UZ student designs gold detector Leslie Chihwai

Sifelani Tsiko Innovations Editor

A 24-year-old student at the University of Zimbabwe has designed a metal detector that can scout out metal objects such as gold and others up to a depth of one metre.

Leslie Chihwai, a fourth-year BSC Computer Science student told The Herald on Wednesday at the UZ Research Innovation and Industrialisation Week which opened this week, that he designed and constructed a hand hold metal detector to help small-scale gold miners to boost their gold production.

“I have developed a cost efficient gold detector that can scout for the precious metal up to a depth of one metre. It’s a prototype and I am constantly improving it so that it can prospect for gold and other minerals at depths of more than one metre,” he said.

“I want to develop it further so that it can detect gold, aluminium and iron deposits using artificial intelligence. My target is to design a detector that can help small scale gold miners with tools that are cheaper, locally available and can boost gold output.”

Leslie started developing the gadget when he was a second year student.

The device has a built-in sensing system which can help to detect moving or stationary objects underground using electromagnetic wave propagation.

It’s a simple, low cost and low power prototype that uses very low frequency to pick the presence of gold underground.

“It induces a frequency into the ground and once that frequency hits a metal substance such as gold, it is reflected back to the device where signals are further processed by a microcontroller to give the exact position – depth and type of metal that is on the ground,” Leslie said.

“Each signal is related to a particular metal and this can help miners to quickly detect gold and mine it. I’m hoping to develop a gadget that would at least cost around US$500 each, much cheaper than imported devices that cost US$1 500 and US$15 000.

“This should help more small-scale miners to access equipment that can enhance their gold production.”

Leslie said he is targeting to develop a more sensitive device for long range detection of gold.

The UZ Research Innovation and Industrialisation Week is being held under the theme: “Nurturing a new generation of industries and entrepreneurs towards Zimbabwe’s Vision 2030.”

This annual event aims to showcase various innovations, products, goods and services generated at the UZ’s research, innovation and industrialisation platforms.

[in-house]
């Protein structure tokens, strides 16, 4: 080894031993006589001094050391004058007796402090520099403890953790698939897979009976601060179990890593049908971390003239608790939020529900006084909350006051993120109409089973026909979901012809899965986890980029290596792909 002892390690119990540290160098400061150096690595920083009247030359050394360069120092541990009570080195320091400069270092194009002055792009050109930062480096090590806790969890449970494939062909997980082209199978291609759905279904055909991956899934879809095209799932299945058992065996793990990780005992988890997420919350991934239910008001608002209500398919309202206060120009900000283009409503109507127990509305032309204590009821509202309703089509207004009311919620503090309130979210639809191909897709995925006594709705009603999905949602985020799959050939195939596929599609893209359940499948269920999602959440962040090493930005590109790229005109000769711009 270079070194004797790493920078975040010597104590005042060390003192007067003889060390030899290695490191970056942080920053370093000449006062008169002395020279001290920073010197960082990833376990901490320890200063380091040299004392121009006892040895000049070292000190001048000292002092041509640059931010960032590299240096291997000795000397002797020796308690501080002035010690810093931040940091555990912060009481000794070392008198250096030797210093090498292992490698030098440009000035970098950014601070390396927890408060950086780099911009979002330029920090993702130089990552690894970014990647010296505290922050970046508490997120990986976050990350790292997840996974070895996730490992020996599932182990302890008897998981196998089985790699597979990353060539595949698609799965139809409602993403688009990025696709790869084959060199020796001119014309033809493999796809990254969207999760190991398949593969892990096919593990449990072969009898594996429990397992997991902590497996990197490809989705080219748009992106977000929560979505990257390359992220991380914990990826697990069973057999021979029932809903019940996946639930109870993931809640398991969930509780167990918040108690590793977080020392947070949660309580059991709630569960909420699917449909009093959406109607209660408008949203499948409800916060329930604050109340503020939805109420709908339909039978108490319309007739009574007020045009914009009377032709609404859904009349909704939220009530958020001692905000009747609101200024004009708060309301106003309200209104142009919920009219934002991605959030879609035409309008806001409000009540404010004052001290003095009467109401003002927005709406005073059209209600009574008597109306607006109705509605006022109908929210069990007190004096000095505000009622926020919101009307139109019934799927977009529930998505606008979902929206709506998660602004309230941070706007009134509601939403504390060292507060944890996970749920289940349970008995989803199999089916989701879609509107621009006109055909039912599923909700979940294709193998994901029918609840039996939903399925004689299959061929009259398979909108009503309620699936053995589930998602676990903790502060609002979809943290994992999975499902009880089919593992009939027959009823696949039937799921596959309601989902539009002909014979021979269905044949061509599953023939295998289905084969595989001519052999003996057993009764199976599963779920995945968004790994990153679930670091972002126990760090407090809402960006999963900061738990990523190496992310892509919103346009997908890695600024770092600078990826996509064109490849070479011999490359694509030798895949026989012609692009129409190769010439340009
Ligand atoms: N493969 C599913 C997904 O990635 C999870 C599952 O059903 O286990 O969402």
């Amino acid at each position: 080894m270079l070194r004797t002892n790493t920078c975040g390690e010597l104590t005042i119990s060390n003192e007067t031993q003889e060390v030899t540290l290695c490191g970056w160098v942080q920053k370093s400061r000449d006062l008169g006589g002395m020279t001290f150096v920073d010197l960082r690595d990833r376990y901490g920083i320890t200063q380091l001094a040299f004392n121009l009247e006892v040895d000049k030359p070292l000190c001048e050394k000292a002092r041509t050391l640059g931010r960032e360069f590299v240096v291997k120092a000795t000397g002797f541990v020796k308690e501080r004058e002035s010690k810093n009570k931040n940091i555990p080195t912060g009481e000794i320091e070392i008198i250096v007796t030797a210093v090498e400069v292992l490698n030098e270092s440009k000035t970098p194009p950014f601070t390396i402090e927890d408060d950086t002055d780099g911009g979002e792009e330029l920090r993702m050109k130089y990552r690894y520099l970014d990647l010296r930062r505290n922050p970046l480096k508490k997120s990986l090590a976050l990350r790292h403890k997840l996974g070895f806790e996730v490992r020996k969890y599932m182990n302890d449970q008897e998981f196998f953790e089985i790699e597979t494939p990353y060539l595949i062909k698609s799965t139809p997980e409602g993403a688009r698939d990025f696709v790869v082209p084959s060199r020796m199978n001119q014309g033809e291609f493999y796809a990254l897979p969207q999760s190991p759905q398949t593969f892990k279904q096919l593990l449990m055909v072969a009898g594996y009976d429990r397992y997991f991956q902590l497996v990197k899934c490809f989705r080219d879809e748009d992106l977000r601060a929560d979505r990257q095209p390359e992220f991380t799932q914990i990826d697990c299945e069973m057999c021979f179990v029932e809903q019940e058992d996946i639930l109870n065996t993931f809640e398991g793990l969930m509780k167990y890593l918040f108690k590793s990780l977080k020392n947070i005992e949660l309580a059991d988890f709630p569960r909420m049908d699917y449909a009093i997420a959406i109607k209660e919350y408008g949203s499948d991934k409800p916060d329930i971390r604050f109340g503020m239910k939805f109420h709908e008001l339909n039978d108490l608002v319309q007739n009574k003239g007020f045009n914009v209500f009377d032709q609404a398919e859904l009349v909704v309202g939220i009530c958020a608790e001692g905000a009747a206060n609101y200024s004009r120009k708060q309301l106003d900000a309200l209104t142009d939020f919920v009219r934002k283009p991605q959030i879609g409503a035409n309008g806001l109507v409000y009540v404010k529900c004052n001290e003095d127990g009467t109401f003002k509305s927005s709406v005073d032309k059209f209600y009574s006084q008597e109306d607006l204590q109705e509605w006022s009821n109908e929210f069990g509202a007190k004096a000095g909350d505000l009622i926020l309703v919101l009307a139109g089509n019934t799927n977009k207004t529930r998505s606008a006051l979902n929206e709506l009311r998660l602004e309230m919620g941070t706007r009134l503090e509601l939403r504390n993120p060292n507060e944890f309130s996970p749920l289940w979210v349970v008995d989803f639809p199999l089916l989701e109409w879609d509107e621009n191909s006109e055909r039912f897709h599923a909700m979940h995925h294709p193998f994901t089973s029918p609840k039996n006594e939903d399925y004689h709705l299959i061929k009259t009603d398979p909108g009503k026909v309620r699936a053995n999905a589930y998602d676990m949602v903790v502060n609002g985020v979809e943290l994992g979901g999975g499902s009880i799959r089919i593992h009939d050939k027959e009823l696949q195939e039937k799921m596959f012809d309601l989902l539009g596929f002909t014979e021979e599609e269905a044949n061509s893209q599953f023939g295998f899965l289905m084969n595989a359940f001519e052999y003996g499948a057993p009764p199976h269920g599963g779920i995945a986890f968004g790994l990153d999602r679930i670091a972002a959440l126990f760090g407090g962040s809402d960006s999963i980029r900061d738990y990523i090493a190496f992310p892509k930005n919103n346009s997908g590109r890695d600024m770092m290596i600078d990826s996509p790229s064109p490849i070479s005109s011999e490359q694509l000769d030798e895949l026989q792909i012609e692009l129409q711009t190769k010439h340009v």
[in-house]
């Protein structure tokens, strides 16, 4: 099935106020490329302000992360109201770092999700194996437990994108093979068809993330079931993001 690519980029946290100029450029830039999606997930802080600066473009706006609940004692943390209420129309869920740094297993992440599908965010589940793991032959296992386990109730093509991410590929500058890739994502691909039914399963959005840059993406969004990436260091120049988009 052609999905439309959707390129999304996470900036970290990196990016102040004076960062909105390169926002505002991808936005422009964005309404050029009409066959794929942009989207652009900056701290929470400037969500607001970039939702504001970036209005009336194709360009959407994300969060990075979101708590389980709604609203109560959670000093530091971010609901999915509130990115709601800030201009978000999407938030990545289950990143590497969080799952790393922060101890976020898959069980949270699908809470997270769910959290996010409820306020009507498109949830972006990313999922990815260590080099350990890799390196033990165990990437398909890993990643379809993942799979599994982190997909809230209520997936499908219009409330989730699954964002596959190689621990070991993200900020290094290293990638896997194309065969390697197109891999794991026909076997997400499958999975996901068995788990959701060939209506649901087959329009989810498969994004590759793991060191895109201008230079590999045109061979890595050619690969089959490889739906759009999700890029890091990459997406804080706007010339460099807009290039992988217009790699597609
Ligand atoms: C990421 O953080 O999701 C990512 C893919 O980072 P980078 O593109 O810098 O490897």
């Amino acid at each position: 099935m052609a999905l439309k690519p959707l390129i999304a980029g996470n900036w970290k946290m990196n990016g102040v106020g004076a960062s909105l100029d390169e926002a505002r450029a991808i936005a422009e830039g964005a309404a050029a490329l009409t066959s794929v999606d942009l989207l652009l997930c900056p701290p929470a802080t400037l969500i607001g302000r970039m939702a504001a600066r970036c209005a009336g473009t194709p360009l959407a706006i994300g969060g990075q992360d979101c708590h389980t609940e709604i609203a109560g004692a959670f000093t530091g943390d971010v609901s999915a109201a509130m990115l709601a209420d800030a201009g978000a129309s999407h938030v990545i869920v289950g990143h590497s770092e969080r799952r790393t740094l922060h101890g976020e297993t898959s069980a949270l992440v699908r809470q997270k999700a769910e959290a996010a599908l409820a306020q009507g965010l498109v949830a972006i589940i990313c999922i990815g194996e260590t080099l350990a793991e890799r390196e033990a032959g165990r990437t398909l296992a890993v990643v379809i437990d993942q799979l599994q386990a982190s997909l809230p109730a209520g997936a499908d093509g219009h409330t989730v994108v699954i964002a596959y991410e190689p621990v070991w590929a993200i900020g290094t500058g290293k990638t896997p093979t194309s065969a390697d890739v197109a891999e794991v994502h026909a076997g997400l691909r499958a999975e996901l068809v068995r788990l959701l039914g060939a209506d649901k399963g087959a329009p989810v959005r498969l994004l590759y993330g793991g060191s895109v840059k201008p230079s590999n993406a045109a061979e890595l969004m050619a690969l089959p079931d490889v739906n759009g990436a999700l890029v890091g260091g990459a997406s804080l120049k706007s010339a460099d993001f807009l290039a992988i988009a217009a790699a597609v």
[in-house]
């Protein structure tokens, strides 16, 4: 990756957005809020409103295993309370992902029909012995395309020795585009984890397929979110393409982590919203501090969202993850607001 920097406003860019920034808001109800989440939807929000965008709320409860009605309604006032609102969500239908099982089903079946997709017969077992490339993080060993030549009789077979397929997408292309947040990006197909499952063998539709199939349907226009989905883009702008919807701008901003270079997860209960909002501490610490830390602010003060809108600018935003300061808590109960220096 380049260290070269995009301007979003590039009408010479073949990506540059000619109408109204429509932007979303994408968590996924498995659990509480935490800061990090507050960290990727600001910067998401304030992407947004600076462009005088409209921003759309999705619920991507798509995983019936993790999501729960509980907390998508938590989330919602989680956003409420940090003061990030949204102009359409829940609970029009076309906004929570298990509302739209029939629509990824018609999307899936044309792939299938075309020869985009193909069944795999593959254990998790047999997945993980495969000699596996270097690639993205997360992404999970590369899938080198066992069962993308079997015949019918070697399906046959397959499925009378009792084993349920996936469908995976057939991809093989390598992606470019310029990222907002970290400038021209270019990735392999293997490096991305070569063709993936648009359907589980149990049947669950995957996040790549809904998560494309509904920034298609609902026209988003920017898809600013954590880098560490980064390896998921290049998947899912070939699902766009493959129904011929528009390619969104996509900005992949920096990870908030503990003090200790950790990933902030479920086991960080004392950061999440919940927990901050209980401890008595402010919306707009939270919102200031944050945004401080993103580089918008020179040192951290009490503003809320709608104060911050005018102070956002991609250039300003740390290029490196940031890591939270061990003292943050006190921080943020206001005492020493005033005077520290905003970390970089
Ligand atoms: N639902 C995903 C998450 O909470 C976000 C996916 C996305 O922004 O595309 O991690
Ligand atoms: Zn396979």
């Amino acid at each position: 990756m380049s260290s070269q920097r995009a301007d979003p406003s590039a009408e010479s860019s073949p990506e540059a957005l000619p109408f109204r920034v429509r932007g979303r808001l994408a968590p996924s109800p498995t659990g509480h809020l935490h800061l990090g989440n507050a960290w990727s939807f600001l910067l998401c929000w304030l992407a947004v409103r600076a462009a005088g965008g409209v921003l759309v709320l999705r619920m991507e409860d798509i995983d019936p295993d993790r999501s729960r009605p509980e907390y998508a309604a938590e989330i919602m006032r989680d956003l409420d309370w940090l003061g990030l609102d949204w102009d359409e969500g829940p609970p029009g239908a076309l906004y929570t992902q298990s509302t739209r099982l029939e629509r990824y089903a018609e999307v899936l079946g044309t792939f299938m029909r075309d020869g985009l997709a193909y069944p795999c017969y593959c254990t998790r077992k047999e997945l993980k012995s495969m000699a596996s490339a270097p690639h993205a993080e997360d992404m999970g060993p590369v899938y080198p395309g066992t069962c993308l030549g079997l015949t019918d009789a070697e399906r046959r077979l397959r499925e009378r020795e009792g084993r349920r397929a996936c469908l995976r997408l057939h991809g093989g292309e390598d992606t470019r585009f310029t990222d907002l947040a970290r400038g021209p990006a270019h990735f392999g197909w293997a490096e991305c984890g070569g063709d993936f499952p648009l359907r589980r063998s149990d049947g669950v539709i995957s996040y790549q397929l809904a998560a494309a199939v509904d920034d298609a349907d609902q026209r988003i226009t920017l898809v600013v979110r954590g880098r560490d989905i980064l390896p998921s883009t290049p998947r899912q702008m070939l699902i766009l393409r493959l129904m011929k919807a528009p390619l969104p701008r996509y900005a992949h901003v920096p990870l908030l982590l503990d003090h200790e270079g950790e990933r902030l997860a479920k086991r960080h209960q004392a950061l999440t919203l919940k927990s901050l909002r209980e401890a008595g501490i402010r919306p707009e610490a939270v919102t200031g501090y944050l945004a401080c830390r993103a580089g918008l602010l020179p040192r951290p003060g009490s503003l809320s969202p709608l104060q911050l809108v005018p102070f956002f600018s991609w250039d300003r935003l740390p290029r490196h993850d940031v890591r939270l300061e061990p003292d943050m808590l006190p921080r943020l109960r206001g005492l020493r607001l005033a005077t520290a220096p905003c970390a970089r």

“I am so excited to design something that works and has advanced capabilities that can help support our small scale miners. I have developed two devices now, with version 2 having advanced capabilities,” said Leslie.

UZ Computer Science senior lecturer Michael Munyaradzi hailed the student for designing this prototype, saying it will go a long way towards addressing some of the problems facing small scale miners.

“This quite brilliant and the device can actually solve the problems that the country faces, in terms of the millions of dollars spent in importing mining gadgets. Top range metal detectors cost up to US$15 000 each and by designing this locally, we can save a lot of foreign currency and help increase access to cheaper and efficient gadgets for our small scale miners,” he said.

“Zimbabwe can save a lot of money using locally made gadgets. We now have to perfect the gadget and put it on the market.”

Gold is one of Zimbabwe’s major foreign currency earners alongside tobacco leaf, platinum and lithium.

The country’s gold output reached a new record high of 35.38 tonnes in 2022 driven by new mining projects, timely payments and incentives to miners.

The output was 19.5 percent up from the previous year’s output, according to the country’s sole gold buyer, Fidelity Gold Refineries.

Small-scale miners are targeting at least 40 tonnes of gold output this year, up from 25 tonnes produced last year, following the implementation of more efficient mining methods in the sector.

Gold is Zimbabwe’s single largest foreign currency earner while artisanal miners account for more than half the country’s national production. The Government is targeting 100 tonnes of gold per annum by 2023.

Artisanal and small-scale miners are expected to play an important role towards the mining milestone with sector player’s committing to contribute US$4 billion by the targeted period.

University of Zimbabwe Research Innovation and Industrialisation Week aims to showcase new frontiers of knowledge and emerging technology that seeks solutions to some of the national and community problems.

“This has been inspired by the government of Zimbabwe’s Heritage-based Education 5.0 Philosophy. The philosophy pushes for the development of new competencies for generation of innovations and new industries and entrepreneurs,” said UZ Vice Chancellor Prof Paul Mapfumo.

“We are creating the evidence of benefits of Science, Technology and Innovation and this will motivate young people in primary and secondary schools to participate in building and maintaining a vibrant economy; complementing the Government’s mantra, “Nyika inovakwa nevene vayo.”

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